Tesla once again is backing away from its timetable to ramp up production of its new solar roof in Buffalo.
The electric vehiclemaker, which has promised to bring 1,460 jobs to its South Park Avenue solar plant, said Wednesday that it now expects to ramp up production of the solar roof – expected to be Tesla’s main product in Buffalo – during 2019.
Just three months ago, Tesla predicted that solar roof production would increase significantly during the first half of this year, after failing to meet its previous timetable to ramp up solar roof production by the end of 2018.
In its fourth-quarter earnings announcement Wednesday, Tesla gave little indication that the solar roof – designed to look like conventional roofing shingles but with solar cells inside – is close to being ready for rapid deployment.
The company said it is installing solar roofs “at a slow pace” so the company can learn from design changes it made in the product, as well as gaining a better understanding of how to install the roof in bad weather.
Tesla also said it is working to make the process used to manufacture solar roofs more efficient – upgrades that it currently is testing.
“We plan to ramp up the production of Solar Roof with significantly improved manufacturing capabilities during 2019, based on design iterations and testing underway,” CEO Elon Musk said in the company’s quarterly letter to shareholders.
Tesla has blamed the previous delays on the complexity of the solar roof, which looks like a conventional roof but has solar cells inside, and the need to do intensive testing on the new product, for the delay.
While Tesla keeps working on the solar roof that it unveiled in a Hollywood event in October 2016, its conventional solar energy business continues to shrink.
Tesla installed 73 megawatts of solar energy generating capacity during the third quarter, down from 17 percent from a year ago. It was the worst quarter for solar energy deployments in at least five years, dating back to before Tesla acquired the solar energy business from SolarCity.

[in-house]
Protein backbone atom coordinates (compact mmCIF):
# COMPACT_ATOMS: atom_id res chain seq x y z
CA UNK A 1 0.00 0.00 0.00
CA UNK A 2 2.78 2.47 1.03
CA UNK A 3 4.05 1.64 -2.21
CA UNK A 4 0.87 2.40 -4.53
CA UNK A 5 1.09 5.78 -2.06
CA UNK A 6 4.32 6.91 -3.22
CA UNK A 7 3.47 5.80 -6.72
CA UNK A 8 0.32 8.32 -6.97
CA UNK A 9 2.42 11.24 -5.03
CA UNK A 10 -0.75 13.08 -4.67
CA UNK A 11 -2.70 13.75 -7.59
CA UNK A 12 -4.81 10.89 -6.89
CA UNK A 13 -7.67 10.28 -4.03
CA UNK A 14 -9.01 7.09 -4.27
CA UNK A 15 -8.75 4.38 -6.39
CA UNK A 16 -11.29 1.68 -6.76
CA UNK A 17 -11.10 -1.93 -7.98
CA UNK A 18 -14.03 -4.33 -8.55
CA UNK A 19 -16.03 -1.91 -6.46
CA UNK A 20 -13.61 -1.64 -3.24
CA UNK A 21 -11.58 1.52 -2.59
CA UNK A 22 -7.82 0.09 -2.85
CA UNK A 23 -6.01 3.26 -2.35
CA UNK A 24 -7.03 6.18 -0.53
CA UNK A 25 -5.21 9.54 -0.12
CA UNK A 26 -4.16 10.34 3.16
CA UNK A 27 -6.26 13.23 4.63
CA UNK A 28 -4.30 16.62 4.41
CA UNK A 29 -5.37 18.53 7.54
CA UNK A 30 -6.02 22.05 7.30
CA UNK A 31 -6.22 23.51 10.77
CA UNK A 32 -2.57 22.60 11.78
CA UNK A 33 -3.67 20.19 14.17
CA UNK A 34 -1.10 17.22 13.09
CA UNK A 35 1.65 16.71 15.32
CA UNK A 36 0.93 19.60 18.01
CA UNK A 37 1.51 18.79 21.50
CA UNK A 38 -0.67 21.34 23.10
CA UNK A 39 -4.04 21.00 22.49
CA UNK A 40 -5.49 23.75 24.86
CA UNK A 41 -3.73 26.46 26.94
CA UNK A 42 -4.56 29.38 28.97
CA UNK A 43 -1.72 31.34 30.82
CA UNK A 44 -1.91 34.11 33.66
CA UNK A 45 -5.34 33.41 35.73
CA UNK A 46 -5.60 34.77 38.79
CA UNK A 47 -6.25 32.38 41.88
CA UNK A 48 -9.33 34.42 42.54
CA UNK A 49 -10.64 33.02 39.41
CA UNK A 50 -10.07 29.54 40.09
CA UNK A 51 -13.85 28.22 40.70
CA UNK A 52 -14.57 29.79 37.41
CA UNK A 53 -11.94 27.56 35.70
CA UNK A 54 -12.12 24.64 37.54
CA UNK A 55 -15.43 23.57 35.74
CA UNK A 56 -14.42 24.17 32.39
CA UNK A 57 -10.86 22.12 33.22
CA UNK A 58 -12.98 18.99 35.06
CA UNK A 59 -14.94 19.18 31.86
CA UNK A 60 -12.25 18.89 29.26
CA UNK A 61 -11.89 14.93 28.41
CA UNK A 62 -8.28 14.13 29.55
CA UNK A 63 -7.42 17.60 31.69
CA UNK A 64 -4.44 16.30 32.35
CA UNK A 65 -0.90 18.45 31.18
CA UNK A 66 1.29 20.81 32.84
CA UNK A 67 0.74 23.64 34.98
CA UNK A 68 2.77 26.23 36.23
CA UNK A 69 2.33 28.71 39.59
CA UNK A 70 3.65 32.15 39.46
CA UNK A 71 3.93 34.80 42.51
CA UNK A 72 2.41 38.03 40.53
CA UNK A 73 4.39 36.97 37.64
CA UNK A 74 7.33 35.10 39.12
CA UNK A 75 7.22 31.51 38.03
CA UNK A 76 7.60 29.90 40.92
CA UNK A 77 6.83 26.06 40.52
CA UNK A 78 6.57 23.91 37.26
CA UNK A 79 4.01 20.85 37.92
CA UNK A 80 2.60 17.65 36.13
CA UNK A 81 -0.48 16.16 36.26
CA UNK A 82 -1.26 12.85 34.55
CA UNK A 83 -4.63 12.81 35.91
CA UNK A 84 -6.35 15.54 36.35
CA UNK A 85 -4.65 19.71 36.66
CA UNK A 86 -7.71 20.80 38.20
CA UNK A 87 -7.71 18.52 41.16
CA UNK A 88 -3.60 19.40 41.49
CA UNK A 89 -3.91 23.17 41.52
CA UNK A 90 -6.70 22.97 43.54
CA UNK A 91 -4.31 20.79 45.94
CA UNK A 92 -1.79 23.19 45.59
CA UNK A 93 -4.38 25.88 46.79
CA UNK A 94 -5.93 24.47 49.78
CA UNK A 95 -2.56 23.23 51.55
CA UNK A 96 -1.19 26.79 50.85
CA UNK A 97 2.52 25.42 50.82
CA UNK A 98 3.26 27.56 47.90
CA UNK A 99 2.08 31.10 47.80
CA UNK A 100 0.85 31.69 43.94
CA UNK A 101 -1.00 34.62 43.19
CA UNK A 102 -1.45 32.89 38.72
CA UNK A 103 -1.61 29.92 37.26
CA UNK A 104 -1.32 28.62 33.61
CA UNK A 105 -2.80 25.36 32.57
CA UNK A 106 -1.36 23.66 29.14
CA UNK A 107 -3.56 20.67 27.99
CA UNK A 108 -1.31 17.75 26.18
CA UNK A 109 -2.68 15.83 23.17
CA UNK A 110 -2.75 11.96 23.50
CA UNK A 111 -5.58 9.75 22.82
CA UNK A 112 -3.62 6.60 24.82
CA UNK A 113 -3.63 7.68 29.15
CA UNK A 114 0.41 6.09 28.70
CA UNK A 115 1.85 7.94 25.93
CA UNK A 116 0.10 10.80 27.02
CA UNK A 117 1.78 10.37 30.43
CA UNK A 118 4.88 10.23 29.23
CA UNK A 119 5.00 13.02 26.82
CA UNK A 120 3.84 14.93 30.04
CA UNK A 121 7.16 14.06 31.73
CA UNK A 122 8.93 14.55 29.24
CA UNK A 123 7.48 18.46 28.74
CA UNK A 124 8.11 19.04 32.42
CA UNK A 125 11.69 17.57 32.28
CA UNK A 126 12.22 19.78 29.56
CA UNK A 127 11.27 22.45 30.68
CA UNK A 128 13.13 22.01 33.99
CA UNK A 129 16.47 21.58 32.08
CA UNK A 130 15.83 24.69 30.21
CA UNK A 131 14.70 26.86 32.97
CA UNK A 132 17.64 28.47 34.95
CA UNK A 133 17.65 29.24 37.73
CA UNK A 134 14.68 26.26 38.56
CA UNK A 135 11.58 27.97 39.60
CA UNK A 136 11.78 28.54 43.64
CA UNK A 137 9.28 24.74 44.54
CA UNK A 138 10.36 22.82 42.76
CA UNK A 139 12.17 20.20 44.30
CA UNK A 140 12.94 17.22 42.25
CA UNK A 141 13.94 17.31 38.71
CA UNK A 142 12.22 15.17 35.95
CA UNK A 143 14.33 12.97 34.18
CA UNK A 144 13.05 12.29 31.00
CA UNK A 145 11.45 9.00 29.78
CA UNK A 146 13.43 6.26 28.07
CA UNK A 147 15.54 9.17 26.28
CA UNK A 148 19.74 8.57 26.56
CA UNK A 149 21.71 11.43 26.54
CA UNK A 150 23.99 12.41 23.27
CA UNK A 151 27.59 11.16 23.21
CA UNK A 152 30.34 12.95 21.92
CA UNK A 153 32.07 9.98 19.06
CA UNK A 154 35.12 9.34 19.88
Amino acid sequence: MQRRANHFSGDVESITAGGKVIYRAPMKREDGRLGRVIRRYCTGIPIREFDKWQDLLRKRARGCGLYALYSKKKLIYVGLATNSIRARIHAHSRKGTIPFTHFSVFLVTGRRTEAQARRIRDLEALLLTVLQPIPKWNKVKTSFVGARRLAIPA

Tesla’s solar deployments have plunged by 38 percent during each of the last two years, and were 61 percent lower than the all-time high set in 2016.
Since then, Tesla has moved aggressively to stem losses in the solar energy business. Tesla said it now gets most of its solar sales from its own website and its network of 378 stores.
That shift has resulted in “significantly lower” customer acquisition costs, which had remained stubbornly high when the solar business was operated by SolarCity before Tesla acquired it in November 2016.
Overall, Tesla said it was profitable for a second straight quarter, although it earned less in the fourth quarter than it did in the third.
Tesla, which expects to save about $400 million this year by cost-cutting measures that included a 7 percent workforce reduction, said it could be profitable during the first quarter, although Musk warned that would “require us to successfully execute on many fronts.”
The company said it earned $139.5 million in the fourth quarter, compared with a $311.5 million profit in the third quarter.